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Thread: royal jelly

  1. #1
    Join Date
    Oct 2005
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    orange county, california
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    46

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    hi all:
    I was wondering if any one has experience and know how with royal jelly? i.e. raising queen cells, harvesting , and storage of jelly.
    what the easiest and more productive method of doing it?
    any info will be greatly appreciated

    thanks,
    mike
    It's like a book, I think, this bloomin' world, Which you can read and care for just so long, But presently you feel that you will die, Unless you get the page you're readin' done, an' turn another - likely not so good; But what you're after is to turn 'em all.

  2. #2
    Join Date
    May 2005
    Location
    Colorado
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    That's a real general question. What part don't you already know? I know.

    You probably want to dehydrate it and store and sell it as a powder. Did you know that part? The rest is what you'd assume. Just like raising queens. Graft. Let the bees fill the cell with RJ. Wait til you can see the larvae so you can remove it. Then scoop out all the RJ. Complain about the small harvest for the amount of work.

    Hawk
    KC0YXI

  3. #3
    Join Date
    Oct 2005
    Location
    orange county, california
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    46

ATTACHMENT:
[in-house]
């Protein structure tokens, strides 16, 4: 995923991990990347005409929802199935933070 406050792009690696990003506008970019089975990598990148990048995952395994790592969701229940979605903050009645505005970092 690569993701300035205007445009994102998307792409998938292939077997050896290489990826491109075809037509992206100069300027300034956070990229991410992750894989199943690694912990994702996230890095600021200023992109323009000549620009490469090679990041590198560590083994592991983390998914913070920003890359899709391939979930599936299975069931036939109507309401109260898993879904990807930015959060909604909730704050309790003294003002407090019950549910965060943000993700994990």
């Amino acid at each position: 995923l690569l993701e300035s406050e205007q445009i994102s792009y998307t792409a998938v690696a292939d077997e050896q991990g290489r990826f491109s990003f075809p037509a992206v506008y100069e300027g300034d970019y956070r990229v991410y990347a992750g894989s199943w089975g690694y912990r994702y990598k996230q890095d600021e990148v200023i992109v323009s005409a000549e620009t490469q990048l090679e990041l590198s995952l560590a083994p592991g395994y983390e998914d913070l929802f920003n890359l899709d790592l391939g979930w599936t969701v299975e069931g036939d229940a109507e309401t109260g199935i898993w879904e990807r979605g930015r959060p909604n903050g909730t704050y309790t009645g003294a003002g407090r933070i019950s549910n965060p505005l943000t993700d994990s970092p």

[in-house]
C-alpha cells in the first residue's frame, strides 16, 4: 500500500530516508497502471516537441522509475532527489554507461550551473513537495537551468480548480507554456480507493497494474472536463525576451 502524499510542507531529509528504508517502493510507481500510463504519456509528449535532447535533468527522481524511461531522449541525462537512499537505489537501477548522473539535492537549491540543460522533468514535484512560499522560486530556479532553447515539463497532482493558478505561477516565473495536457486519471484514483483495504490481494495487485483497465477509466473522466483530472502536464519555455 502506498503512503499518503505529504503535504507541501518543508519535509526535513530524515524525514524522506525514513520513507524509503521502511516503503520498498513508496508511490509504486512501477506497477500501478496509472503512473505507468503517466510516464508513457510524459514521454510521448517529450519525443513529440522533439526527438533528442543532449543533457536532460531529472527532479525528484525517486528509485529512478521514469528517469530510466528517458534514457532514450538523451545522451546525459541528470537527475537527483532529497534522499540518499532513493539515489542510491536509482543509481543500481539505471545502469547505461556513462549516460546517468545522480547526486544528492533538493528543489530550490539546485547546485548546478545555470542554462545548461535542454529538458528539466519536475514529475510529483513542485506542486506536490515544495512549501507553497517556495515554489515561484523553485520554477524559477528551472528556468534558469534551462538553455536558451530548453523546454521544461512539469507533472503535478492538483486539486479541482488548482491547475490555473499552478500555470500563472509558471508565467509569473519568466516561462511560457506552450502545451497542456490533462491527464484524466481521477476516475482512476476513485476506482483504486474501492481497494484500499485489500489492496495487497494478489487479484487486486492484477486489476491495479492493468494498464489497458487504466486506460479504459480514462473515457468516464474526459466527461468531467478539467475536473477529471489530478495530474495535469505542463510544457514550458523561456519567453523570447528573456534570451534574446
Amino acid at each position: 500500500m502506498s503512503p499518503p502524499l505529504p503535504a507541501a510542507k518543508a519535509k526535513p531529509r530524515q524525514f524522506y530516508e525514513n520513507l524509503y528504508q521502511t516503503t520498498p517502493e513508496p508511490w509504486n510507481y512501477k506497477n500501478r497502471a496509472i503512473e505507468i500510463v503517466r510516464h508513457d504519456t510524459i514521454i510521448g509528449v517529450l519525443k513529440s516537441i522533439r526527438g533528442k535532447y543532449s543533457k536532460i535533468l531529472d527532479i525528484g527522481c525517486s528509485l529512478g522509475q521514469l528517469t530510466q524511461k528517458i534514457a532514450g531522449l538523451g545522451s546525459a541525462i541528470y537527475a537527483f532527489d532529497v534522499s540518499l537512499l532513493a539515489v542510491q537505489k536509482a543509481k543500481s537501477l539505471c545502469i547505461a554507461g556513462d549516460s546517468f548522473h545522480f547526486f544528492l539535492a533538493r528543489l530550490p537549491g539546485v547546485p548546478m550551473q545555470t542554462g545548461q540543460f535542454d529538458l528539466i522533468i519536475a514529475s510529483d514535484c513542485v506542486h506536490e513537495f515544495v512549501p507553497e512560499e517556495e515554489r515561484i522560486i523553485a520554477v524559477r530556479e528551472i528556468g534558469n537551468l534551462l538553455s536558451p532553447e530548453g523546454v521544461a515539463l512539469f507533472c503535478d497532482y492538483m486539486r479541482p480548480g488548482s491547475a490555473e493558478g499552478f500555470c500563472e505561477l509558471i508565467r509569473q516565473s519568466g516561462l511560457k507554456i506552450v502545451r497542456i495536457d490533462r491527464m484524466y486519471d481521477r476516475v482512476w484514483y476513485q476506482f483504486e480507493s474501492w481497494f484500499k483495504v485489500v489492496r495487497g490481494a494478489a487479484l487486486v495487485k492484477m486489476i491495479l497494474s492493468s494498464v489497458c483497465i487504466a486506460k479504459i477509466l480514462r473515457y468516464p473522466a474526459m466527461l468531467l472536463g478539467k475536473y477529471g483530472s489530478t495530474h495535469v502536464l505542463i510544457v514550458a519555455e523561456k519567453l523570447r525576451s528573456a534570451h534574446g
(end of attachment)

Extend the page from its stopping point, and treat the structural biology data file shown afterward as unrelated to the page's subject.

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    hi Robert:
    thanks for your reply. no I did not know that you can dehydrate RJ. when I posted my question, I absolutely had no clue that RJ can be harvested until my new sister in law asked me for some. I was stumped, and too it was late in the season . so I promised her I'd make her some (hopefully) next spring.
    so the only info I know is what you already mentioned . i.e. grafting cells and prior to cell closing extract the RJ.
    I was told to freeze it once I harvest it. I think that would be difficult since every time it needed to be used it would have to be defrosted. I like your idea of dehydration. do I use veggie dehydrator? I have one, but wont the hot air effect color or smell?

    I appreciate your help & time
    thanks
    It's like a book, I think, this bloomin' world, Which you can read and care for just so long, But presently you feel that you will die, Unless you get the page you're readin' done, an' turn another - likely not so good; But what you're after is to turn 'em all.

  4. #4
    Join Date
    Aug 2002
    Location
    Nehawka, Nebraska USA
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    45,331

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    Get a very small jar and scoop it out of the cells into the jar with a very small "spatula" or a flat stick about 1/8" or 3/16". Put the jar in the freezer and next time take the jar back out and scoop some more in.

    If you don't freeze it it will change from white and "creamy" to brown and "jelly".

    I don't know that the change hurts the nutrition or not. I used to do this to collect it for grafting queens until I decided it really didn't help that much and was too much work.
    Michael Bush bushfarms.com/bees.htm "Everything works if you let it." ThePracticalBeekeeper.com 40y 200h 37yTF

  5. #5
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    May 2005
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    Colorado
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    Sorry Mav, I don't know how to dehydrate it. I just know it's normally sold as a powder. And it's a whole lot of work for a very little bit of Royal Jelly. Ain't there a OC BK Assoc?